|Musical Style: Power Metal||Produced By: Adiastasia|
|Record Label: Bombworks||Country Of Origin: Brazil|
|Year Released: 2006/2010||Artist Website:|
|Tracks: 11||Rating: 75%|
|Running Time: 59:00|
A literal flood of Christian metal bands have come out of Brazil in recent years. And Adiastasia, with its double bass driven brand of power metal, is the next in line in what has been at times an erratic and at others a very rewarding succession of talent to originate from the country in question: Belica, Destra, Dracma, Dynasty, Eterna, Menahem, Seven Angels, Shining Star, Stauros, Sunroad and many others. So how does Adiastasia measure up? Quite well, as a matter of fact. Easily inviting comparison to Stratovarius, Helloween and Gamma Ray but also certain to appeal to fans of Seventh Avenue, Divinefire and Dynasty, Adiastasia combines elements of speed and aggression with occasional symphonic and progressive touches to create quite the powerful full length debut Life War.
Originally a Bombworks Records release from late 2006, Life War was re-mixed, re-mastered and re-issued in the summer of 2010 - again on Bombworks – with new album artwork.
Life War delivers its share of variety, ranging from up-tempo numbers “Father Of Light” (neo-classical touches) and “Kingdom Of Glory” (plenty of double bass) to mid-paced pieces “Freedom Call” (emotional feel) and “Eternal Life” (symphonic elements). You will also find a couple of progressive based tracks – the dramatic “A Terra” and palatial “Adiastasia” – along with two lengthy ballads in “By Dreams” and “The Winner”.
Musically, I might describe the album as above average to good but not quite great. At this point it must be reinforced that the material here is well crafted and ably performed; there is no filler, throwaway tracks and nothing I skip over. That said, something seems to be missing at the same time- and that is the catchy hooks needed to pull me in with repeated listen. In other words, the songs do not grab me.
Now, in no way am I implying there is not melody. Yes, you will find melody but it is somewhat subtle- almost too subtle for my taste. Part of the problem is that the songs are too long, with four clocking in at the seven minute range and two others over six. This is an issue I find particularly troublesome with the albums two ballads, which never seem to end. Perhaps if the guys had tightened up their songwriting things might have held up a bit better.
Irregardless, the overall feeling is that Adiastasia at this early stage in its career is not quite on the same level musically as countrymen Angra, Scelerata and Eterna- not to mention Stratovarious, Gamma Ray and Helloween. But the potential is there.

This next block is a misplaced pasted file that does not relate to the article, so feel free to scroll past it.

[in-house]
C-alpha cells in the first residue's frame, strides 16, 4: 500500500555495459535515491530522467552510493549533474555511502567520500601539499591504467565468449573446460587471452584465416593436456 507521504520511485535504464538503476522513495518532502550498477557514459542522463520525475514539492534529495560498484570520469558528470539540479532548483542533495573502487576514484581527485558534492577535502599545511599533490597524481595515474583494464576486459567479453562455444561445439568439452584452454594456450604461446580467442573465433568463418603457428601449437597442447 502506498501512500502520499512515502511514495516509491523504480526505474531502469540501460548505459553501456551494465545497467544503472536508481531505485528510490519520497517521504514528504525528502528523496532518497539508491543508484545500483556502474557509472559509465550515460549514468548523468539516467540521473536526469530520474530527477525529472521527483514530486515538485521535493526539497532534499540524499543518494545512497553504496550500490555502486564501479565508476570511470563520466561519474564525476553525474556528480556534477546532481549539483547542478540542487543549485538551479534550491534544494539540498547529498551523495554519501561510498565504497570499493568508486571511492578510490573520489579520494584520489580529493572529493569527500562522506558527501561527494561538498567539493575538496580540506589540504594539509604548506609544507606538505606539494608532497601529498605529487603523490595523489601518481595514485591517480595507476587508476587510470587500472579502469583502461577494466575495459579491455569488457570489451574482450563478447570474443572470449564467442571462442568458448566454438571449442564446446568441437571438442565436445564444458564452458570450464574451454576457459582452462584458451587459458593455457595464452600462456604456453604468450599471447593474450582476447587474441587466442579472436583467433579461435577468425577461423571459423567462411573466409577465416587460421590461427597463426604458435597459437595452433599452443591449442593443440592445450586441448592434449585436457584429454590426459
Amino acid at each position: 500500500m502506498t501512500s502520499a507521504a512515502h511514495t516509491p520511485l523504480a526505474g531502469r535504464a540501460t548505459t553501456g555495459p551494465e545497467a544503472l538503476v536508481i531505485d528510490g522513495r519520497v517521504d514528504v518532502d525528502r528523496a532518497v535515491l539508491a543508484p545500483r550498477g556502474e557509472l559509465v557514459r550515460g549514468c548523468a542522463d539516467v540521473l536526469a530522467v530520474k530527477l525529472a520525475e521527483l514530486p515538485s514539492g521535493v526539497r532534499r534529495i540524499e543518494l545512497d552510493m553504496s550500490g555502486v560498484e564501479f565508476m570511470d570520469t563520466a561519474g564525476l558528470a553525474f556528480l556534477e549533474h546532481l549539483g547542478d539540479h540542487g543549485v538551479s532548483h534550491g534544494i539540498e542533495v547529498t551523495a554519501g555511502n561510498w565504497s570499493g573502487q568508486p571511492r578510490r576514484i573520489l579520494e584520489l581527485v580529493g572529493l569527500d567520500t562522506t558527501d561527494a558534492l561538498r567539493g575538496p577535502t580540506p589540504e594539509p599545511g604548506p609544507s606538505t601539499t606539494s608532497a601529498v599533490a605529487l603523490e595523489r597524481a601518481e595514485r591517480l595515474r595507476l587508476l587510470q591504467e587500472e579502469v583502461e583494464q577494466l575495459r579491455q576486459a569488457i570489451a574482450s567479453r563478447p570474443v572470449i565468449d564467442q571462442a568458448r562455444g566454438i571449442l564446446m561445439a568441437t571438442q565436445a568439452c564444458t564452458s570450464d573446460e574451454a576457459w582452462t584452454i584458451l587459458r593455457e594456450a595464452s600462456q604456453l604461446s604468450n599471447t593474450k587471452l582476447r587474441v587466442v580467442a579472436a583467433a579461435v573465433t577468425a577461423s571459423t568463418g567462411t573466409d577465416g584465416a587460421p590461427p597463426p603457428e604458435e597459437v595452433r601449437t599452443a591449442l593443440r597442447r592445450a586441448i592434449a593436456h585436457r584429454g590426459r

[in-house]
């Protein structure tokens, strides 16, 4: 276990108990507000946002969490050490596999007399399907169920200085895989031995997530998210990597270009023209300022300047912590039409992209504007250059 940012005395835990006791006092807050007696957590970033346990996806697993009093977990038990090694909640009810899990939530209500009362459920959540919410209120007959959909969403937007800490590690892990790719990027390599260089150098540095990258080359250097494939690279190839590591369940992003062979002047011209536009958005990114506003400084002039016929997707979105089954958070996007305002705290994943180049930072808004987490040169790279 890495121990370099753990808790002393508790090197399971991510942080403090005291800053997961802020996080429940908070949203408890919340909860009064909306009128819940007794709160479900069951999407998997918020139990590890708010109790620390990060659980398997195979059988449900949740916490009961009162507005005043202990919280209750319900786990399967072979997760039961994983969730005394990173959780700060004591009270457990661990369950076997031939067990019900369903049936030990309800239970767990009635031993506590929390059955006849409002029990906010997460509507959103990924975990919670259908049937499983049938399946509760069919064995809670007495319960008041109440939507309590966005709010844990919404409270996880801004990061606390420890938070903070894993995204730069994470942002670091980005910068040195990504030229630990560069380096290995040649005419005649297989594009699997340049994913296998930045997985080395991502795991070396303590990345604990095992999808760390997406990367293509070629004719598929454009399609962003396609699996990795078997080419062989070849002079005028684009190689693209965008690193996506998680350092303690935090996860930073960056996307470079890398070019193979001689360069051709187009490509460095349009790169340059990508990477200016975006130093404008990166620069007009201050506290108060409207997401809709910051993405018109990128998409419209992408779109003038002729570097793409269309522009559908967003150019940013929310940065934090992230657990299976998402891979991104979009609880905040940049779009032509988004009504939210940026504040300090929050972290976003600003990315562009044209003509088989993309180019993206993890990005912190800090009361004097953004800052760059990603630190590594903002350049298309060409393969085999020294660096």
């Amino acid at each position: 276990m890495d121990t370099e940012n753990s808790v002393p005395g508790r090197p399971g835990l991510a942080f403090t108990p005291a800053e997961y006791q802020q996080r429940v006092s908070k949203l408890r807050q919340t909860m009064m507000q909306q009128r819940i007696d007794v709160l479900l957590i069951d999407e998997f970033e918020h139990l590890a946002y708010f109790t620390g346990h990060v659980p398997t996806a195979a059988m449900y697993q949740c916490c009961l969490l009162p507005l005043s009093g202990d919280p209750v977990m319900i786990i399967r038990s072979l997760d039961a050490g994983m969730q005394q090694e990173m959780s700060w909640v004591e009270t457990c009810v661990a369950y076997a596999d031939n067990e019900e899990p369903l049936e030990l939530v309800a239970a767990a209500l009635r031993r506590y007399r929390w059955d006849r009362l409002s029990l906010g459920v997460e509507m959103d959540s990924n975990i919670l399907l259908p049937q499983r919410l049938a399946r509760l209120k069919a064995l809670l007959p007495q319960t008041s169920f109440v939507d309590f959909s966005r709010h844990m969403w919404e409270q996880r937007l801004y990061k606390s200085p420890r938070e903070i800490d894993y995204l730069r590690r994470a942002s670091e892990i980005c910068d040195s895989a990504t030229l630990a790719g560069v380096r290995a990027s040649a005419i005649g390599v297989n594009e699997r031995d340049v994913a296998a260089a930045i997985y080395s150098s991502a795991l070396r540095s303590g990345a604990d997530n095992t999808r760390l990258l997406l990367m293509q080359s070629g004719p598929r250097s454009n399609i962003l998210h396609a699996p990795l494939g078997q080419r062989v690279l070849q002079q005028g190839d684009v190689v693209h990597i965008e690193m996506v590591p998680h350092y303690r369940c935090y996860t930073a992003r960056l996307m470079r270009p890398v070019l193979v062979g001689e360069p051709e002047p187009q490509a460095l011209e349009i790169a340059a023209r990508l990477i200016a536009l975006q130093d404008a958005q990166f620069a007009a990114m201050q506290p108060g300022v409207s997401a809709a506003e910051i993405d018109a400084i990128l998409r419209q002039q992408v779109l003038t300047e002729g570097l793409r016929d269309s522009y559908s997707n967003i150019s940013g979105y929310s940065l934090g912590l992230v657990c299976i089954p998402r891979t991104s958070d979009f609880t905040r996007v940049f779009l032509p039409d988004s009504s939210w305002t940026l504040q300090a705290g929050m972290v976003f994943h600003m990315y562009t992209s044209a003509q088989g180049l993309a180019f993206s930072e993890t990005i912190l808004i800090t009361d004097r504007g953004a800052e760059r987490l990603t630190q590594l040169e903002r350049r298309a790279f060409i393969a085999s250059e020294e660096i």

And that potential comes in the form of the bands musical abilities. It all starts with the classic tenor vocal style of Jeff Winner. Occasionally cutting loose in high pitched falsetto fashion, Winner puts forth a professional performance that brings to mind Rob Rock and Timo Kotipelto (Stratovarius) but when reaching down low he hints at Mike Lee (Barren Cross).
Janinho Di’Nizz delivers the goods on rhythm and lead guitar, adorning the album with his tight as a nail and at times fluid playing. As a matter of fact, Adiastasia must be commended for the confidence it exhibits in its instrumental sound, best showcased on the abundant instrumental sections gracing “The Winner”, “Father Of Light”, “Kingdom Of Glory” and “A Terra”. Ryvson Lacerda adds the needed touch on keyboards while the rhythm section of bassist Joab Marynne and drummer Dinho Caetano anchors the low end strong and steady.
In my original review of Life War (from late 2006) I described the production as “crisp and clean but slightly raw”. The re-mastering of the re-issue cleans things up by balancing the mix – the guitars deliver more bite and the low end added weight – while highlighting a previously lacking element of polish. As a result, I upped the final grade from 70% to 75%.
“Guerra Della Vita” is a keyboard based instrumental with an orchestral feel.
“Father Of Light” commences to a pounding riff backed by medieval flavored vocal harmonies before taking off in double bass driven fashion. Maintaining the vibrant momentum throughout its verses, the song makes a smooth transition to a sweeping chorus that details the person of Christ:
He’s the way, He’s the Savior of this world
He’s alive, He’s the greatest miracle of the Lord
He’s the Father of Light, He’s the Way, the Truth, the Life
A lead guitar and keyboard trade off shores up an extensive instrumental section.
“The Fellowship” kicks in at an upbeat tempo, galloping through its first two verses prior to tapering for a decisive chorus in which Jeff Winner makes effective use of his high end vocal abilities. The lead guitar helps uphold another lengthy instrumental excursion. “The Fellowship” is a song of God’s grace:
I’ve got a King and I live by His grace
I was in darkness but now I’m saved